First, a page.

Review: Untamed, Hirsch (pt 3)

Almost finished with my review of the Hirsch’s very fine book Untamed: Reactivating Missional for  of Discipleship. See Part 1, Part 2. If you’ve been tracking with me, I’ve had very good things to say about this new work. It combines the theological and the practical in a very creative, helpful way. I will offer some constructive criticism in my next and final post.

Spirit-led Discipleship (most of us don’t experience it)

As someone who aspires to a robust trinitarian faith, I gravitate to good treatments of the Holy Spirit. Chapter 3 offers us just that, not in a work of pure theology or exegesis, but as a compelling, creative, and culturally savvy reflection on the person and work of the Spirit in the missional church. The Hirsches write: “Discipleship is birthed in the Spirit, but it is also very much maintained in the Spirit.”

Unfortunately, there are theological camps that cut him right out of spiritual life. Even some of the circles I run in, I find a serious neglect of the Spirit, as if “the gospel” substitutes for the Spirit. The gospel is not the Gospel of Jesus Christ. It is the Gospel of God, a trinitarian God–Father, Son and Spirit. I have addressed this at length in Spirit-led Ecclesiology: Following the Spirit through Church Planting (new article on this forthcoming). But perhaps the more threatening aspect of missional church to Spirit-led discipleship is our reliance on models, methods, and books. In a word, “technique,” which is a terrible substitute for God, the Spirit. The Spirit does much more that regenerate.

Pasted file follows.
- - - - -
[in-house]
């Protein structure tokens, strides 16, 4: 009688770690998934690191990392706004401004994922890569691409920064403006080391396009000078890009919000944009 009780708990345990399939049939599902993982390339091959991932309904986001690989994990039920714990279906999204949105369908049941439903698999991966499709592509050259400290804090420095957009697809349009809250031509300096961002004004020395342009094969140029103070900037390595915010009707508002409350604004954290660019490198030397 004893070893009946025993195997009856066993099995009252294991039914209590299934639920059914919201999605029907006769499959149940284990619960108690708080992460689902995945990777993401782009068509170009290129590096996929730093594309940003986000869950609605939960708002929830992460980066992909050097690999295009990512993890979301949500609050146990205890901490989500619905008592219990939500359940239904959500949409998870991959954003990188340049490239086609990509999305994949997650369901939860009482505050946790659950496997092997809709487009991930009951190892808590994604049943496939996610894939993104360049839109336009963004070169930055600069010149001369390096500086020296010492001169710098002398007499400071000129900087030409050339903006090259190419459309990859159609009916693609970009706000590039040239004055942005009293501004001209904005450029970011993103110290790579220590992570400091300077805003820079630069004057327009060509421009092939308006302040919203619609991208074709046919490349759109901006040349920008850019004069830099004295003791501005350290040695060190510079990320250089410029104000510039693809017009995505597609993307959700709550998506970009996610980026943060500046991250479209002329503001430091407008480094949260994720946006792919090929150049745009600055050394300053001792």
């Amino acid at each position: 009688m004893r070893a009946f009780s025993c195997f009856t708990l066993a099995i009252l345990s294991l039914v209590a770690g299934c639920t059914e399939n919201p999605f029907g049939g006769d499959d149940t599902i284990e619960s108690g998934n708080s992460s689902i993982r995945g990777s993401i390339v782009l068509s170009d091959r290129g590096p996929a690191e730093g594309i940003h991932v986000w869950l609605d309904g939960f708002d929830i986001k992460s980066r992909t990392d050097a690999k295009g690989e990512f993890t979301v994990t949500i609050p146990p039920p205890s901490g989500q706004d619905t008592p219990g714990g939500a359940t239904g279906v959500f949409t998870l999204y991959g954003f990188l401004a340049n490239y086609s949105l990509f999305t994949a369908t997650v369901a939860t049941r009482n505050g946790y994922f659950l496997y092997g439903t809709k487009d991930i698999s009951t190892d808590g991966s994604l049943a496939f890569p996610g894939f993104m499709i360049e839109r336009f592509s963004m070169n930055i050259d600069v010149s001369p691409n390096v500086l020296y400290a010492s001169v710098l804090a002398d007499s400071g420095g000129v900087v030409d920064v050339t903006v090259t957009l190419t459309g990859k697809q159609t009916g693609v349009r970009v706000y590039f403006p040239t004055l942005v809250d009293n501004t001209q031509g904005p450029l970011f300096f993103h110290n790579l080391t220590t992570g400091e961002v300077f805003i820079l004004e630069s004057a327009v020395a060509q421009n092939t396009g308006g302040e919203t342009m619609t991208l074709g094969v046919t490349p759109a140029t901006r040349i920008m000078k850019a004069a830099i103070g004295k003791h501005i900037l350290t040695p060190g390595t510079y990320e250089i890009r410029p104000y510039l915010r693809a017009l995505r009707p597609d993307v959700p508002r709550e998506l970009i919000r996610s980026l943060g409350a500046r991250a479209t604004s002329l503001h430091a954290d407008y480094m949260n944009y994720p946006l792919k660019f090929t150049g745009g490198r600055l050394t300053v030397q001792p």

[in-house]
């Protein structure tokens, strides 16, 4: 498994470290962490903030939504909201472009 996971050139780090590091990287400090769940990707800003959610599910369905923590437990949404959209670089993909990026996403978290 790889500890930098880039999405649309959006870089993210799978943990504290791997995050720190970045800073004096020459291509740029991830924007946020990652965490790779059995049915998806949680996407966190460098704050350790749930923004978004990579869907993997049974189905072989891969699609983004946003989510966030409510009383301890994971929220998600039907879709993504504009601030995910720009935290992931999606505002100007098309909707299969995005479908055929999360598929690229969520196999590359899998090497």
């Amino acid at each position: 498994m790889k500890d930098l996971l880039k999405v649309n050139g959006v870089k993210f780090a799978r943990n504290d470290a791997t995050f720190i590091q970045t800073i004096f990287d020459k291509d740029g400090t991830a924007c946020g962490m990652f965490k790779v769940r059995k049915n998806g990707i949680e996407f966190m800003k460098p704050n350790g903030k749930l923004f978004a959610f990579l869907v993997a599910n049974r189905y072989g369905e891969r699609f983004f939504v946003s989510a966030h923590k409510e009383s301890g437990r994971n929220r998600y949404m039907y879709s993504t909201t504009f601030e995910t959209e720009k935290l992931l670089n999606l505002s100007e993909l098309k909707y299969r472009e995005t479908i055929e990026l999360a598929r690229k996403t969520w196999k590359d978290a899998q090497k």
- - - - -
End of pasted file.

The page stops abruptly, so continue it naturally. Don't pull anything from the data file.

The Creative Holy Spirit

“The Holy Spirit is the most creative person in the universe.”

This quote has stuck with me for weeks. It prods me to write more, dream more, create more, rely on the Spirit more. On Sunday I was praying that the Spirit would stretch his wings over our congregation and flap new life and healing into our people. He did it in the beginning (Gen 1); he did it with Israel (Deut 32); he did and continues to do it with the Church (Acts 2).

The Hirsch’s point out that the “Holy” Spirit is set on making more than our morality holy. The Spirit wants to release powerful, creative waves of mission through disciples of Jesus, but before he can, we must repent of our sinful dependence on comfort, convenience, and technique. Once we do, the Spirit can release a “sanctified imagination” that envisions and enacts an entirely new way of living that brings hope in all places to all people. The Spirit produces “lots of little Jesuses” that bring hope and renewal into our present world.

Let’s repent for neglecting and assuming the presence and power of the Holy Spirit. Let’s turn to his creative, sanctifying power to envision new neighborhoods and cities, wonderfully transformed by the Spirit of God through the disciples of Christ.